A new mount, and what it does to your biking outlook

Thought I’d take a moment to share my experience of my new bike and the difference it has made to my riding.

Back in October I caught the upgrade bug and began to hanker after something sleeker, lighter and more responsive than my faithful Resurrectio.

A few days later the deal was done and I took delivery of a Ridgeback Flight 01 flat bar road bike.

The Flight range is perhaps the most useful of Ridgeback’s fine range of machines, light and responsive enough for an all day road ride, tough enough for light trail riding and perfect for fast commuting.

One test ride was enough for me. The riding position was roomy and purposeful. The bike jumped forward with every pedal stroke. Getting out of the saddle and climbing was effortless, no flex or mushiness of any kind.

The new bike very quickly had a profound effect on my riding, willing me to ride longer and faster, extending my commutes and adding in longer road and trail rides at the weekend.

I took part in my first sportive since 2010 – the Cheshire Cat, in March, tackling the 75 mile route with very little training and conquering the notorious Mow Cop 25% gradient on the first attempt. My exploits are captured here – http://www.britishcycling.org.uk/sportives/article/sp20120326-2012-Wiggle-Cheshire-Cat—Assault-on-Mow-Cop-0

I followed it up in April with the West Riding Classic, a 60 mile ride in the Yorkshire Dales with around 1500 metres of climbing; an absorbing ride in my favourite limestone upland scenery. Here’s my event report on British Cycling – http://www.britishcycling.org.uk/sportives/article/sp20120421-The-2012-West-Riding-Classic—great-route–great-food–great-vibe-0

This month’s ride is the Wild Edric sportive, set in the Shire-esque landscape of Shropshire, 60 miles of rolling roads with climbs of Long Mountain and Long Mynd thrown in. I can’t wait.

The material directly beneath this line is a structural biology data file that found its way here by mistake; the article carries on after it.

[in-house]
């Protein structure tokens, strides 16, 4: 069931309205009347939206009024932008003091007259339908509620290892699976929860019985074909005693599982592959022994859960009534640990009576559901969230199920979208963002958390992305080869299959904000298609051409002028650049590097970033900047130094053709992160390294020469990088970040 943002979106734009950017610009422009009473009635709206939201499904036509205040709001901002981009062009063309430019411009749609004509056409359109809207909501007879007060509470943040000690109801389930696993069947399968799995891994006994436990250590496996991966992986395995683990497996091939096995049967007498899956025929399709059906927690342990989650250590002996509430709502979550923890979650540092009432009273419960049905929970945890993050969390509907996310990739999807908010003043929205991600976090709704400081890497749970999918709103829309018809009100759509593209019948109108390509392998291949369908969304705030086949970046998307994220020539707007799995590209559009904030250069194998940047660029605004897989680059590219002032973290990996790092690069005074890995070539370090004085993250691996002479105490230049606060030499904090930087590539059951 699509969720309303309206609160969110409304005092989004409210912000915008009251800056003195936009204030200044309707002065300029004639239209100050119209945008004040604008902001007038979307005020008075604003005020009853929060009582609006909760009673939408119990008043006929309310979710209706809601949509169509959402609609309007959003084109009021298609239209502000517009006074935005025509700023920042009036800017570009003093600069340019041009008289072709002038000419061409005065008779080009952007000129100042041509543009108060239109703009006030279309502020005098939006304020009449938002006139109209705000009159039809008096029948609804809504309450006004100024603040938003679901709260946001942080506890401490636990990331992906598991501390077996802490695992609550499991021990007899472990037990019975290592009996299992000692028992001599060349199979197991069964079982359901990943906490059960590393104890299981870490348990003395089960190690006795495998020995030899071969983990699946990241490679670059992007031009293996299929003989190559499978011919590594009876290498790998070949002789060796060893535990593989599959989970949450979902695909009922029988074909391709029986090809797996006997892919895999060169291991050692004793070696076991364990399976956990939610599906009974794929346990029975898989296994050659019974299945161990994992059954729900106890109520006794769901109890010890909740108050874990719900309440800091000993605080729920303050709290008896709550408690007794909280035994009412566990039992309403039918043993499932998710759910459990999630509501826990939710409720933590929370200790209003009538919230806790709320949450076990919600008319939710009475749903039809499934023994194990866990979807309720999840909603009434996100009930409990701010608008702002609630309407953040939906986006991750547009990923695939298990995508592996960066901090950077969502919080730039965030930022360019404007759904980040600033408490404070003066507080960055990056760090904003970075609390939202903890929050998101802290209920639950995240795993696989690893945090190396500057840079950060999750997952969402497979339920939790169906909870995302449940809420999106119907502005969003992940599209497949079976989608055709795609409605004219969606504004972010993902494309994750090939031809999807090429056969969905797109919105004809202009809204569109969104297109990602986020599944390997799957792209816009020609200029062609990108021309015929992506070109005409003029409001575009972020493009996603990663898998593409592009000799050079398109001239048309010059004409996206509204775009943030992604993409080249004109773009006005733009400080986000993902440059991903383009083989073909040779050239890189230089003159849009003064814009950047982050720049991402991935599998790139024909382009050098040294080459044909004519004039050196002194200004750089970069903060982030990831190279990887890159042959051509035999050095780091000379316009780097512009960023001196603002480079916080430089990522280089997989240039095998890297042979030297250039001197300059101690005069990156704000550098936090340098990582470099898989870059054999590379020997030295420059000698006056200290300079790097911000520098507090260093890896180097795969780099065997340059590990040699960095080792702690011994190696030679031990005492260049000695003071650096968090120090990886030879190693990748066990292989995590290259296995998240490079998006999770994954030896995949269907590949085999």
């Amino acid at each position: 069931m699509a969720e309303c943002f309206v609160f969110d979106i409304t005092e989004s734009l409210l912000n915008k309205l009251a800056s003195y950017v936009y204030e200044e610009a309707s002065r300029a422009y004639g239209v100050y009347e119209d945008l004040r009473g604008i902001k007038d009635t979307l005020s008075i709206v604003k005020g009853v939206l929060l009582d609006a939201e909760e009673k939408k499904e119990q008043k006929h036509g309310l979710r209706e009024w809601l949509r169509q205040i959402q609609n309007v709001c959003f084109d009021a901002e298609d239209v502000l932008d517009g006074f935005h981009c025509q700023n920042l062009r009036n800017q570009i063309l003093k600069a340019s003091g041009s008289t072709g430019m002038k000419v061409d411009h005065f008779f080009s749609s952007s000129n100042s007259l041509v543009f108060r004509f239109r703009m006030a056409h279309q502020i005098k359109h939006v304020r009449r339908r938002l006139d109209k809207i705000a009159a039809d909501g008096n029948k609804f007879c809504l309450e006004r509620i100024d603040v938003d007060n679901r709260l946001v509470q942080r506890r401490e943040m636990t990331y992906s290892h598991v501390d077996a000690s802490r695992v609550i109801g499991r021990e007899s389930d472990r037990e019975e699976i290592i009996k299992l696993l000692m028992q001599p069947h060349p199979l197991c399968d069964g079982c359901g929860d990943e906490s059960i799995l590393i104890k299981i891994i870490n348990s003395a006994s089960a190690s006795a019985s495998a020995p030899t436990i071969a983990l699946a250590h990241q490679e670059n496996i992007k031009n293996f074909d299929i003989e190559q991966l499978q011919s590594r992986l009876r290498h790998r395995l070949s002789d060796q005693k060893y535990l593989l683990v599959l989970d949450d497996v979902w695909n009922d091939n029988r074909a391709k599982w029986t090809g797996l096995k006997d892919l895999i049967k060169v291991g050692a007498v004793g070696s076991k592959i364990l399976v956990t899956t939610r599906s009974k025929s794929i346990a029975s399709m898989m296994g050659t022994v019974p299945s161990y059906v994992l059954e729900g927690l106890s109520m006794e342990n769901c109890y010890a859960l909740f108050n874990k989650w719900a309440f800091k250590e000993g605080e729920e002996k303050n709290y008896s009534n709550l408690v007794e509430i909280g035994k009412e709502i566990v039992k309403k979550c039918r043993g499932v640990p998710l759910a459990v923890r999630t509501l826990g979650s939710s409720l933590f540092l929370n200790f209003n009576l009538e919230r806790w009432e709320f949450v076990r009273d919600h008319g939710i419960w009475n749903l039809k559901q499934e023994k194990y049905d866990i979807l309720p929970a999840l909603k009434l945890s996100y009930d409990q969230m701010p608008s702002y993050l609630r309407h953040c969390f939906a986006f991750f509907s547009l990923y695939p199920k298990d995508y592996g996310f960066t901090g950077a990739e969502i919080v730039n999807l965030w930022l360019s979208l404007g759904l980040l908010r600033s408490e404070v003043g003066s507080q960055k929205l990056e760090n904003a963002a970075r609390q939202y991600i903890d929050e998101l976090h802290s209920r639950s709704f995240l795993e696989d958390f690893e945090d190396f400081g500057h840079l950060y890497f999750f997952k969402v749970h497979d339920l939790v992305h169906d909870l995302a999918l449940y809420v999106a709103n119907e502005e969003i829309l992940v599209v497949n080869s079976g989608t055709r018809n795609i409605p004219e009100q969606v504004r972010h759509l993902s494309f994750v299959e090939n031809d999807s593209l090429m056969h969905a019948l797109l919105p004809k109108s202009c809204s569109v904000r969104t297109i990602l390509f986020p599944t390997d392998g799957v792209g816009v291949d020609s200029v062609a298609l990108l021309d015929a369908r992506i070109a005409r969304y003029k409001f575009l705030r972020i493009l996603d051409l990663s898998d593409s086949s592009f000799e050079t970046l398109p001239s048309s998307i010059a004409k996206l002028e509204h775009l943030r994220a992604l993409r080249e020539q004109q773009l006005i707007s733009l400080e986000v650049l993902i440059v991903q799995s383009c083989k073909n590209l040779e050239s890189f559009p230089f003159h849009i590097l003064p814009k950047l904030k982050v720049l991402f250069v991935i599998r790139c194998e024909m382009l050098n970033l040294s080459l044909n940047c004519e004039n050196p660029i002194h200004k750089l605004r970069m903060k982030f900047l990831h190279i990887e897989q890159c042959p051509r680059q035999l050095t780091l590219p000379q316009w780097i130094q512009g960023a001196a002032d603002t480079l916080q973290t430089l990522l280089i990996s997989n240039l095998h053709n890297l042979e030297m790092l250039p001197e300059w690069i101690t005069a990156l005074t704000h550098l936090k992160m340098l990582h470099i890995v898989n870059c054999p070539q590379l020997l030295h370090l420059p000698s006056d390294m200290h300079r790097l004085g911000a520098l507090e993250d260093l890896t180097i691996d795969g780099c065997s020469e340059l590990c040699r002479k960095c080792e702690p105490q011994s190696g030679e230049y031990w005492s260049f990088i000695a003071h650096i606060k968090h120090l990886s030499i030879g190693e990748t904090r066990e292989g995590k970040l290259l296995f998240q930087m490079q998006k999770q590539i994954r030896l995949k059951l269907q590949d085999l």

All this is set against the backdrop of extended commutes. I still use the train for part of my Liverpool to Manchester journey, but climb off early and ride in the last 15 miles in the morning, which notches up the necessary training mileage to support my longer sportive efforts.

The bike really has changed my outlook and I haven’t even scratched the surface of its usefulness. It’s an aluminium frame and fork with clearance for up to 35mm tyres. It runs a compact double (50/34) chainset mated to a 12/25 cassette. Flat bars, Sora mechs and Tektro mini V brakes complete the picture. I’m running the stock 28mm Continental Contact tyres, which roll great, grip like stink and handle all sorts of terrain that they’re really not designed for. Up to now I’ve had one puncture and the piece of glass was big enough to trouble a car tyre.

The whole bike weighs 24lbs in the large (58cm C-T) size and is a lively and engaging ride. Best of all it cost less than £500. You can read all the tech specs at www.ridgeback.co.uk – the latest model has cable discs – an unecessary affectation, if you ask me. Here it is, languishing on the train a few days ago. Looks pretty mean doesn’t it?



5 thoughts on “A new mount, and what it does to your biking outlook

  1. Iain

    It always irritates me that those trains dont have a proper storage place for bikes. Even where you have put yours it gets in the way of seats, the guard, and anyone wanting to use the loo. Fortunately, I only have to use them off peak, when there is lots of space.

    1. theeverydaycyclist

      Any system where there’s shared seating and bike storage leads to conflict and resentment. All trains should have dedicated cycle storage and for a lot more bikes. I’m convinced that there’s a ‘build it and they will come’ factor here. Multi modal bike/train commuting is hindered by a lack of space on the trains yet train companies are probably quieted by the notion that existing provision is meeting current demand!

      1. Stephen

        I liked the old guard’s vans that you could just pile bikes into. I also often wonder whether a large goods van stuck in the middle or at the end of a train with hooks from the roof for front wheels would be a good idea (French trains on route from Calais to Paris used to have this kind of set up — I have no idea whether they still do). I wonder if doing this at a weekend from Leeds and chucking everyone out at Ribblehead would be viable. Roadies or mountain bikers – could suit them all.

  2. The transformation story is inspirational and interesting. Normally, the evolution to more spirited road riding happens with a drop bar bike. But it sounds like you’ve found an ideal partner for your adventures.

  3. Wynn

    Bought myself a Flight 01 a year ago and agree with everything you say. Added a pait of bar ends which has taken the pressure of my wrists a bit. I use the bike for an extended commute into work (extended because the bike is so good to ride ) and occasional longer rides into the Yorks Dales. Added a pannier rack and mud guards. Very pleased.

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